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Given their dramatically different cultures, can West and Middle East find ways to consolidate business practices? Jonathan Hart reports
IT’S ODDS ON YOU’VE already learned, to your cost or frustration, that fast-emerging business destinations can be slow to adopt the seamless connectivity of uniform corporate demand.
Take the BRIC countries (Brazil, Russia, India and China), for example. To a greater or lesser extent, each has presented business travel planners with online barriers, investment hurdles or cultural idiosyncrasies in the course of migration to automated global programmes. In short, the US-inspired consolidation model has been adopted in Europe, but does not always immediately gain root elsewhere.
The Kingdom of Saudi Arabia is the latest case in point. Controversial politics, social strictures and the knock-on effects of the Arab Spring aside, this is an aspiring global player with ambitions to be a key regional hub. Combined with geographical size and strategic influence, it ticks the boxes for foreign organisations who want to expand into the country – but the UK’s leading travel management companies (TMCs) say that, at the moment, it lacks the maturity, integrated expertise and tools to implement globally mandated travel policies.
HIGH GROWTH MARKETSaudi is designated as a high growth market by UK Trade and Investment (UKTI), which cites the country’s diversification from oil, economic reforms, market liberalisation and a growing private sector as primary ingredients for growth in multiple sectors.
Moreover, led by hotels, an airport, transport and education, the fiscally liquid state is spending lavishly on an infrastructural makeover. With UK exports already worth an annual £3 billion, plus an estimated £260 million currently earmarked for capital projects, it is said by UKTI to be offering investment opportunities at all levels against the backdrop of a depressed Europe.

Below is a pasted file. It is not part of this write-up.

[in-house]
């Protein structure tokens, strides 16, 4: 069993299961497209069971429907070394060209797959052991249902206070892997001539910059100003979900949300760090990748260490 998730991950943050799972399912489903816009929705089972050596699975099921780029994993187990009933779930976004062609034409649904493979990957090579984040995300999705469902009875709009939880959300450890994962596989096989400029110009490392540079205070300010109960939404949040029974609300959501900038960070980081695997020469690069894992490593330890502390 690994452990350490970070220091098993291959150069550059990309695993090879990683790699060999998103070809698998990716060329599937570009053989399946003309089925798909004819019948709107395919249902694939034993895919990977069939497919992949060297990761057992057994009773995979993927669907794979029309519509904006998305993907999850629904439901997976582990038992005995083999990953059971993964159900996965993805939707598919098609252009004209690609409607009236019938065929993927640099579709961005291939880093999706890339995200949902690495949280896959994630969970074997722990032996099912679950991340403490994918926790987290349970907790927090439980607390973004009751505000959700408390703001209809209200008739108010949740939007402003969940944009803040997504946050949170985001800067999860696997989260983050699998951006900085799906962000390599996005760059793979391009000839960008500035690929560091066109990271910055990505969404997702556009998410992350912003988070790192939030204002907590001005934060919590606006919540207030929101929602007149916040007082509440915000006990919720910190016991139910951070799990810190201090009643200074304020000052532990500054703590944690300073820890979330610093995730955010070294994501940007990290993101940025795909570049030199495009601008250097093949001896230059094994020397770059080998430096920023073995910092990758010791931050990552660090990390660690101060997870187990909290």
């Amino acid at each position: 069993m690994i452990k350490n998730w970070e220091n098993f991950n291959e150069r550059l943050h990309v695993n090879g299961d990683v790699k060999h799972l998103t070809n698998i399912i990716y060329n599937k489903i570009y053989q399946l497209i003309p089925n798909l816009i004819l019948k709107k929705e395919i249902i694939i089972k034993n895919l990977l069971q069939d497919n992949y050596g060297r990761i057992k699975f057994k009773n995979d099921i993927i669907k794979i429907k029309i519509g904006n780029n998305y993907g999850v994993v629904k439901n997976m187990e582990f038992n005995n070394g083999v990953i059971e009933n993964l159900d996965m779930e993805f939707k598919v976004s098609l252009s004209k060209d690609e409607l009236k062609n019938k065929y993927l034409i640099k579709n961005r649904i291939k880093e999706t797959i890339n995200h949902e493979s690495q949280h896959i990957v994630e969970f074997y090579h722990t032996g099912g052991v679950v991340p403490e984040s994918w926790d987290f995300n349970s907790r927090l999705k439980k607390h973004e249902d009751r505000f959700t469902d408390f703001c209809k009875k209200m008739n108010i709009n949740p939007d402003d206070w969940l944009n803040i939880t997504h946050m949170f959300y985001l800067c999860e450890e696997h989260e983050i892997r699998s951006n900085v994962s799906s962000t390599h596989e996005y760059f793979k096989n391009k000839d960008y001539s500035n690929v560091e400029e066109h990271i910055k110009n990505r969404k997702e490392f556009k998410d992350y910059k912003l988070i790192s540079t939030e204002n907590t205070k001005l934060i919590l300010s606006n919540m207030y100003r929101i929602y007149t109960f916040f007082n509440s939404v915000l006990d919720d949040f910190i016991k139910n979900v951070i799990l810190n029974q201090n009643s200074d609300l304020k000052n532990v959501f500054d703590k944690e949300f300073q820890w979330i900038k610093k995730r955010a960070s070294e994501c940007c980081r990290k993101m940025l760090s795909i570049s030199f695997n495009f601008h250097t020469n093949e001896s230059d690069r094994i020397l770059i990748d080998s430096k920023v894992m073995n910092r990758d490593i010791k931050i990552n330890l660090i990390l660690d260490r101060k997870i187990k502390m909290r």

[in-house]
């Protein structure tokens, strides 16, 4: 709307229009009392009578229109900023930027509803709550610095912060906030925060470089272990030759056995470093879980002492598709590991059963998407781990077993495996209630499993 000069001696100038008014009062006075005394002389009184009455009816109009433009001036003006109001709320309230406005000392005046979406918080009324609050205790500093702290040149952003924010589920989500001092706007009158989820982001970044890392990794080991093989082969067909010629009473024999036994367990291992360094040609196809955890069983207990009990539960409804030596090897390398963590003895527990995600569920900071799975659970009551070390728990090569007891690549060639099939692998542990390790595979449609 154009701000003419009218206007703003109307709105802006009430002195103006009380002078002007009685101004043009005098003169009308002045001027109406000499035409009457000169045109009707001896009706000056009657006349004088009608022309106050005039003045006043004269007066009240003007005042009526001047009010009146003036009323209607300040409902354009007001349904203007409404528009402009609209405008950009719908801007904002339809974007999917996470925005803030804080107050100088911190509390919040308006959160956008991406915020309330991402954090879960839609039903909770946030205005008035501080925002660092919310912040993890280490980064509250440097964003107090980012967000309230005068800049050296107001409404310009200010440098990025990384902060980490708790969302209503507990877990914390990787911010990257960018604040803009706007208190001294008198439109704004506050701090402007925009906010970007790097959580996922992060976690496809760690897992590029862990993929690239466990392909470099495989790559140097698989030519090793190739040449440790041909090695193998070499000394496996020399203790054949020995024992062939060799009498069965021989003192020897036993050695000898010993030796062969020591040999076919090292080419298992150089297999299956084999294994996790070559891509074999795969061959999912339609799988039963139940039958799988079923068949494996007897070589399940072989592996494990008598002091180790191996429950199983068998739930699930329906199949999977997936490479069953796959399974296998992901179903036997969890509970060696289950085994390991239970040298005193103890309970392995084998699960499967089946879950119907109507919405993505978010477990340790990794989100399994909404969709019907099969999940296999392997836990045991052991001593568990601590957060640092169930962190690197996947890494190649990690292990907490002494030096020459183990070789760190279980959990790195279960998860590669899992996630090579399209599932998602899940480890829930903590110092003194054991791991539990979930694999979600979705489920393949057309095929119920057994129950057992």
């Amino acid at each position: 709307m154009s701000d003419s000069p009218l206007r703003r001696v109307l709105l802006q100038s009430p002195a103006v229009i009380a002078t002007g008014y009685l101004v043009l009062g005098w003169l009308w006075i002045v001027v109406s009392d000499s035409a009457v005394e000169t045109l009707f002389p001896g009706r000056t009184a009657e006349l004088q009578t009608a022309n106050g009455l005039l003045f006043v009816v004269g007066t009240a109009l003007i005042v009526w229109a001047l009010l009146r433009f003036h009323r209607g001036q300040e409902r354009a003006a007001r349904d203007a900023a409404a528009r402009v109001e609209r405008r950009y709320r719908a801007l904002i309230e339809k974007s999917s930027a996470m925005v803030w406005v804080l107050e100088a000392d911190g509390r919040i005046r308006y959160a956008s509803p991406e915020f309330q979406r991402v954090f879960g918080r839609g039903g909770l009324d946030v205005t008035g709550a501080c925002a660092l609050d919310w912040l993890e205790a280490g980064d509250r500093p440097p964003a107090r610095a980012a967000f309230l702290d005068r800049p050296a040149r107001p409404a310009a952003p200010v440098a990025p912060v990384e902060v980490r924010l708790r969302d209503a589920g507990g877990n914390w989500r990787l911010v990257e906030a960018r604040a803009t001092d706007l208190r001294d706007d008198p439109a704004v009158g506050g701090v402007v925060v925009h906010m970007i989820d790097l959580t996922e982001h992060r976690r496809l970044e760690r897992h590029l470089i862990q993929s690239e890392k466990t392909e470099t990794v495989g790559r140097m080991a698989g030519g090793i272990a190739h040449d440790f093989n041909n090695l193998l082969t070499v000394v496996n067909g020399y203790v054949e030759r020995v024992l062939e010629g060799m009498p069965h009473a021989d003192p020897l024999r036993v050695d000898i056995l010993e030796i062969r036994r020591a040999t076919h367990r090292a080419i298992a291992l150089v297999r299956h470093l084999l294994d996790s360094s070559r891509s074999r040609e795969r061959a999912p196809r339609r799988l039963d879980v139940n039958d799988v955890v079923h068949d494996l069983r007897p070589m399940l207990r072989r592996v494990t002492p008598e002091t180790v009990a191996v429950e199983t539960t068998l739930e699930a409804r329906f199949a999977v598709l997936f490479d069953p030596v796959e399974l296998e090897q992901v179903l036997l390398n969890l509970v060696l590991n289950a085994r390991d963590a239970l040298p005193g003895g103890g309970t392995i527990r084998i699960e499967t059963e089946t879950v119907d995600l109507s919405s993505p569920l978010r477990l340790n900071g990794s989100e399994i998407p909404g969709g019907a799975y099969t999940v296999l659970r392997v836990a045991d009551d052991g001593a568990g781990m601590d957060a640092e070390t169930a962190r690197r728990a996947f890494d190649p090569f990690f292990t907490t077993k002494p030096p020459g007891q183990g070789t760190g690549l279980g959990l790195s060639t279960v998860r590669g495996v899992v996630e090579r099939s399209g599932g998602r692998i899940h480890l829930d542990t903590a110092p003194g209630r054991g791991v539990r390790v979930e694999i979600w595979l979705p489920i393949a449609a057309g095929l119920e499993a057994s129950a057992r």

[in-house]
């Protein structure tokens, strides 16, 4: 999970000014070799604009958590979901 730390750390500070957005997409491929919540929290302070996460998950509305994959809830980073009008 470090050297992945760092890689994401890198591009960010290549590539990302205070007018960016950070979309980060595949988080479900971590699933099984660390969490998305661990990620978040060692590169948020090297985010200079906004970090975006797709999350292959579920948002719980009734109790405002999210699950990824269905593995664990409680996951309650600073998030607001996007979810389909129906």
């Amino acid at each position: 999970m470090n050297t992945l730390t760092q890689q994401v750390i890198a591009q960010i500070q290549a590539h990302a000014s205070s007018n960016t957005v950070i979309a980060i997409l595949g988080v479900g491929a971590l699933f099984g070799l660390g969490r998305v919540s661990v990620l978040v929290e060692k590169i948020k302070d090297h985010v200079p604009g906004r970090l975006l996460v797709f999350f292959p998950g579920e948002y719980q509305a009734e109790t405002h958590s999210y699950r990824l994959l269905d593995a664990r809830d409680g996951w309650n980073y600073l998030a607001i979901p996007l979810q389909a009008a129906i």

Such enticements, however, are tempered by two drawbacks, according to travel managers and TMCs. Allied to a myriad of visa, security, legal, banking and zonal complexities, the first drawback revolves around the changeable reforms and limitations imposed by a traditionally insular, devoutly Islamic and autocratic monarchy. The second hinges on the ability of Saudi to get up to speed with corporate travel advances, virtual accounting and cost containment methodologies since the kingdom’s accession to the World Trade Organisation (WTO) in 2005.
More recently, a report by market research company Phocuswright ranked Saudi as ‘low’ in readiness for the adoption of globalised travel management. It said although technologically competent, the country was largely lacking in sophisticated management processes and generally ill-prepared for the implementation of centralised purchasing, use of company credit cards or uptake of self-booking tools (SBTs). The report pointed to a local travel market that, in common with the rest of the Gulf, requires highly personalised service built on long-established relationships with (locally-based) corporates. At the same time the region remains predominantly a transaction-fee market dominated by point-to-point travel and online travel agency (OTA) sales. These are set to double from £1 billion in 2011 to more than £2 billion in 2014, according to Phocuswright.
The result is that local corporates and their TMCs have been questioning the return on investment for globalised convergence, says BCD sales vice-president Ivan de Lantivy. “They have their own culture, cheap labour and contracting methods to fulfil most of their corporate travel requirements,” he says. “So they question the need to employ additional processes or platforms. It’s a market requiring specifically tailored management rather than a one-size-fits-all approach.”
FCM Travel Solutions Middle East managing director Andrew Boxall adds: “Although the travel industry in Saudi is well established, it has not embraced some of the progressive changes the industry has experienced in other global markets. A fear of changing conventional practices, combined with a lack of initiative from the traditional travel companies, has left clients wanting more.”